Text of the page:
CBSE has announced to make changes in class 9th and class 11th syllabus considerably. Know about it in the following lines.
In a major move, Central Board of Secondary Education (CBSE) has released a notification on its official website whereby it has announced considerable changes in the Class 9th and 11th syllabus. As per the notification, CBSE has announced to discontinue English Communicative from the academic session 2018-19. Earlier, students entering 9th standards use to elect English Communicative in all schools affiliated to CBSE.
The schools have been asked to discontinue the subject. Also, in a letter to schools dated March 9, 2018, CBSE has asked the schools to discontinue two other elective subjects for Class 9th students and three for class 11th students. However, the fact worth mentioning here is that these guidelines will be effective from the academic session 2018-19 and the students already pursuing these subjects in class 9th and 11th currently can continue with them in class 10th and 12th.
The other two subjects that have been discontinued for the class 9th students include Information and Communication Technology and e-Publication as well as e-Office. For class 11th, students will not be able to study subjects like Dance – Mohiniyattam, Multimedia and Web Technology and English Elective now. The conditions, as mentioned above, will remain applicable to those who are already pursuing them.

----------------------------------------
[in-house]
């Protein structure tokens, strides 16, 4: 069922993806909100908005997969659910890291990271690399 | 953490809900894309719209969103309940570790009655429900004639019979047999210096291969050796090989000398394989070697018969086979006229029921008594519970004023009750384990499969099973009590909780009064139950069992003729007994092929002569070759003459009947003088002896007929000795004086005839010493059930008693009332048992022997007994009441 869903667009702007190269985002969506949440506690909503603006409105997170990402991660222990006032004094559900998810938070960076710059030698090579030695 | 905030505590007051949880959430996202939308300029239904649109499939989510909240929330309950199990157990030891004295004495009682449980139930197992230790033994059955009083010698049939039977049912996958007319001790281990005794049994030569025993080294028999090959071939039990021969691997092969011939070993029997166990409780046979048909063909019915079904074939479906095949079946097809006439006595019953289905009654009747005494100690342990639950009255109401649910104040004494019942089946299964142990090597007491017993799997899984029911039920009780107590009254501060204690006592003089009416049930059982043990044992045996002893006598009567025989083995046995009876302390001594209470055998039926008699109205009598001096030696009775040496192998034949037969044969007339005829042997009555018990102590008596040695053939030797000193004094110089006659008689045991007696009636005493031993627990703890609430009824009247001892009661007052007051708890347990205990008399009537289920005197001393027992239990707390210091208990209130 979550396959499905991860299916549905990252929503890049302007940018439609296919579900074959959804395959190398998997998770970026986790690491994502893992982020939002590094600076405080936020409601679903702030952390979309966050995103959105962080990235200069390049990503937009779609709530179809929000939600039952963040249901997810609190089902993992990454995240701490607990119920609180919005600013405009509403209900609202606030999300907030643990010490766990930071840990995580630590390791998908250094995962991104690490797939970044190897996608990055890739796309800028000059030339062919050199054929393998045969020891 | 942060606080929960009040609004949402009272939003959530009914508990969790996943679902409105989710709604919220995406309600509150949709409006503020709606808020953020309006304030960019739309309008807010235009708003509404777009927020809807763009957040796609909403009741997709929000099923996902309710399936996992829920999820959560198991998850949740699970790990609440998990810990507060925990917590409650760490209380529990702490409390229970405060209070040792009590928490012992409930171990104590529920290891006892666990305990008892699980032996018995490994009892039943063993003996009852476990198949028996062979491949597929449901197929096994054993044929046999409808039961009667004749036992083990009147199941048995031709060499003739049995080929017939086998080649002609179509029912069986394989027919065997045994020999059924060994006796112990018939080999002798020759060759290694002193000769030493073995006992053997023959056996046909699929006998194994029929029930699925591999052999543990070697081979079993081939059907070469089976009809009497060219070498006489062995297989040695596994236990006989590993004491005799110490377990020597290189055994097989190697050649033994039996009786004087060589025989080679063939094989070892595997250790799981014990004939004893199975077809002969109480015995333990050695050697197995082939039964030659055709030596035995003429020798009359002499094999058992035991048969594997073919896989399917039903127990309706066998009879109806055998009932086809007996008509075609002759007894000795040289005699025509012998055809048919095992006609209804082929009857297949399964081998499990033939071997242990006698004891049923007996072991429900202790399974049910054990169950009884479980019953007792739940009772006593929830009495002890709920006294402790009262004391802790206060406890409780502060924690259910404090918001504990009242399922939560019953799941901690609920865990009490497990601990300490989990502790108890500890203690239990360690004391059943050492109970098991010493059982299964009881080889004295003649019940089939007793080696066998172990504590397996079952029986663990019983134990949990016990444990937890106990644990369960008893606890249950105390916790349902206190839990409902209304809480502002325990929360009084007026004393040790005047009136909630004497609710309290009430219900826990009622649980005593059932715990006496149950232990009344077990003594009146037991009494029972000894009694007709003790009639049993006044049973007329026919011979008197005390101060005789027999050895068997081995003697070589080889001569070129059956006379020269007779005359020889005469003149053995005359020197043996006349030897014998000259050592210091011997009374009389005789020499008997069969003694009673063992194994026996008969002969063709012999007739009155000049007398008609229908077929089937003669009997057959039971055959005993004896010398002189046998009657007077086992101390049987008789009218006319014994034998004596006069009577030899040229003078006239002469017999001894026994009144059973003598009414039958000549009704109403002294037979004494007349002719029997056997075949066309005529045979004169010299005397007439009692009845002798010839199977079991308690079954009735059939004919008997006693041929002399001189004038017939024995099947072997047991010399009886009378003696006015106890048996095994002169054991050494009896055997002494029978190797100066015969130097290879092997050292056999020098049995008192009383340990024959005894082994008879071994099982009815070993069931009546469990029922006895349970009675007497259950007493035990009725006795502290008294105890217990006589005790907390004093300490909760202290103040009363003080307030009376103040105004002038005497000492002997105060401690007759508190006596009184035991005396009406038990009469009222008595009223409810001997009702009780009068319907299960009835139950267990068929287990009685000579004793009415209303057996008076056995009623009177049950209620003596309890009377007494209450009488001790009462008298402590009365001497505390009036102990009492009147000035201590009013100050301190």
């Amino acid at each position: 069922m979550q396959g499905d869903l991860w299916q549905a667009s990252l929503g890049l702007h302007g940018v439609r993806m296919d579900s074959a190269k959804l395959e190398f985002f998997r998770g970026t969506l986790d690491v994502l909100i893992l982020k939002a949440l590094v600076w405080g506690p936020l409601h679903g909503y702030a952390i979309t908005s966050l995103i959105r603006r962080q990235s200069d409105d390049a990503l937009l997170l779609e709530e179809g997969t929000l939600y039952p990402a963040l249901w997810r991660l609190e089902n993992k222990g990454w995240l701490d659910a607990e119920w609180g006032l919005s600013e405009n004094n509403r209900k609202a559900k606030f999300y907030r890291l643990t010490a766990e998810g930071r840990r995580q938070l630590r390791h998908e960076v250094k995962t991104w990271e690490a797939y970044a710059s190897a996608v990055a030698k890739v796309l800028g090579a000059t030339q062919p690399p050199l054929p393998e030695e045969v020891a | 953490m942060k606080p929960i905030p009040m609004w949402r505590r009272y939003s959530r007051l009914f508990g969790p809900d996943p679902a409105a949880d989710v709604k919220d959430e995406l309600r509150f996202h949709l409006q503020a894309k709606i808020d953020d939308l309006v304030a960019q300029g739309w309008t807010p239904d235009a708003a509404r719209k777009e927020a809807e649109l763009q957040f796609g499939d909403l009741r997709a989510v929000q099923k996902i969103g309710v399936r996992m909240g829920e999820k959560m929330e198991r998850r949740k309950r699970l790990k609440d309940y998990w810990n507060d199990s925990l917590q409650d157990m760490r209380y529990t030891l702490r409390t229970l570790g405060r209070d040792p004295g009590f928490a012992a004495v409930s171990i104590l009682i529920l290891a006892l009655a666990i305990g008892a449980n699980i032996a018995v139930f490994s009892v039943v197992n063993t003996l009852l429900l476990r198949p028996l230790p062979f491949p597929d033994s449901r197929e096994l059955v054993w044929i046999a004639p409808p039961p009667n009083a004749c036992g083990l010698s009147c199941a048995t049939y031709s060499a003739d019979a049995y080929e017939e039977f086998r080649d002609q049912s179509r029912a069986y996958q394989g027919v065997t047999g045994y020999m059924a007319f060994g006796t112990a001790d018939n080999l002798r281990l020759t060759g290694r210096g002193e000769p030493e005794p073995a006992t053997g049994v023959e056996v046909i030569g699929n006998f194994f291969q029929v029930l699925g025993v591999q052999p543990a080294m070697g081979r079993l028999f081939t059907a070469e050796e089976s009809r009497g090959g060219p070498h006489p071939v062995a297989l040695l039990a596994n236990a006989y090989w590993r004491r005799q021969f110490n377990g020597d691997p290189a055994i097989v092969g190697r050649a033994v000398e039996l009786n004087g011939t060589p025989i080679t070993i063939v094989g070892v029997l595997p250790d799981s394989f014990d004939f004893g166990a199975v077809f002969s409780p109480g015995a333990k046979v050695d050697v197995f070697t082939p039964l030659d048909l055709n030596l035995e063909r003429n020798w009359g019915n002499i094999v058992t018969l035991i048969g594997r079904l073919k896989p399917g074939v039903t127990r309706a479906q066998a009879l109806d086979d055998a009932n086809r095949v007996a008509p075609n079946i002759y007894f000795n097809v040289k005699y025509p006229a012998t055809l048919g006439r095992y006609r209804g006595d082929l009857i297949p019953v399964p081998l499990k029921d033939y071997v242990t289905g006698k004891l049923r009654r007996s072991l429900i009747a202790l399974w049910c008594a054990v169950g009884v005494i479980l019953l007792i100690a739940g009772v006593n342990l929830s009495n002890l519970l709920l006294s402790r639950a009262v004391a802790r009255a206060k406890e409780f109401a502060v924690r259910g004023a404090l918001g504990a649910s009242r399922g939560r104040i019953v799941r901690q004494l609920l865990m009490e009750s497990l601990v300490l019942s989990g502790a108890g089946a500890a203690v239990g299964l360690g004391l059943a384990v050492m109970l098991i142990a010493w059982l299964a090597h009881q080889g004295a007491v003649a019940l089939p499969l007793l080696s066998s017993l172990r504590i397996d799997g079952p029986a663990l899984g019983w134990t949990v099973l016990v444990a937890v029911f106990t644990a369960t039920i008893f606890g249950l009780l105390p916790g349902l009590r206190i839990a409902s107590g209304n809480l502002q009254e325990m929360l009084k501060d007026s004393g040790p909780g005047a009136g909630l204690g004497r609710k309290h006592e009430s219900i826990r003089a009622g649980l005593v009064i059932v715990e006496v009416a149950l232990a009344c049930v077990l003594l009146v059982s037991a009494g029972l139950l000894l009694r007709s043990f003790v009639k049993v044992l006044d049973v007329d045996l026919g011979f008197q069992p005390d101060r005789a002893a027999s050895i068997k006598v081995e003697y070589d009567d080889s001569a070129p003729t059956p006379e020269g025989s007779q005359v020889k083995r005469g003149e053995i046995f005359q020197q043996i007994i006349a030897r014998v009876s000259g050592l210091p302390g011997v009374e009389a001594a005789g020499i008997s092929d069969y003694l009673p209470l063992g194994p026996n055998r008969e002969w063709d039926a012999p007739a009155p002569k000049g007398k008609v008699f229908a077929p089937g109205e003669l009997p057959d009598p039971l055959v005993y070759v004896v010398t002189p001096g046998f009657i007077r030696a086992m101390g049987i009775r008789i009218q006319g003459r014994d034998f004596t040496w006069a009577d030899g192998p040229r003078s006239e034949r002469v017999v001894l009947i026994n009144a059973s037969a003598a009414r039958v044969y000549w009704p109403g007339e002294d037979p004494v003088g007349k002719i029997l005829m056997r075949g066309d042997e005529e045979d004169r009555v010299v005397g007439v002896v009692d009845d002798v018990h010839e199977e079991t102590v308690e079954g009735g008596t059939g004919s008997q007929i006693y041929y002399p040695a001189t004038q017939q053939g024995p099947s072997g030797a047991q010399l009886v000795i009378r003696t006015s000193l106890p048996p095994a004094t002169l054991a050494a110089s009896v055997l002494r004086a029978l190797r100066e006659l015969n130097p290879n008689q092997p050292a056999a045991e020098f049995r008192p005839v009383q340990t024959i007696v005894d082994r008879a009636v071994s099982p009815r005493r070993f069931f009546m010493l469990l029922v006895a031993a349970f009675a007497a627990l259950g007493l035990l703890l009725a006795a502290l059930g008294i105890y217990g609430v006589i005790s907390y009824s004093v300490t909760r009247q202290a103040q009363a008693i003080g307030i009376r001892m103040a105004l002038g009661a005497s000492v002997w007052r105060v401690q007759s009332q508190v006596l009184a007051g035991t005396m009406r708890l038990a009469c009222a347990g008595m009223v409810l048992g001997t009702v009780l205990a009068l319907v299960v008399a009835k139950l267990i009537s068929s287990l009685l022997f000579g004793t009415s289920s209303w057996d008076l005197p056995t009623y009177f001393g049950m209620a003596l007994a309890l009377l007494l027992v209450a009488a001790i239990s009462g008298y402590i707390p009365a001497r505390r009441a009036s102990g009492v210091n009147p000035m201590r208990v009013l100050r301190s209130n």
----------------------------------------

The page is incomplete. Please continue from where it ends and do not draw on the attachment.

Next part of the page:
Not only is this, but CBSE has also merged some vocational elective subjects. The subjects mentioned include Fashion Studies, Agriculture and media studies. These courses will be offered as a vocational elective for Class 11th from the forthcoming session. Another noticeable change includes that ‘Sanskrit Communicative’ has been renamed ‘Sanskrit’ as NCERT prescribed and so is ‘Foundations of Information Technology’ as Computer applications.
The move intends to reduce the burden on students and help them focus on core subjects. In such a move earlier, MHRD is to reduce NCERT syllabus by half to reduce the burden on students and to give them a fair chance to develop cognitive skills, which, I think we all agree, makes sense.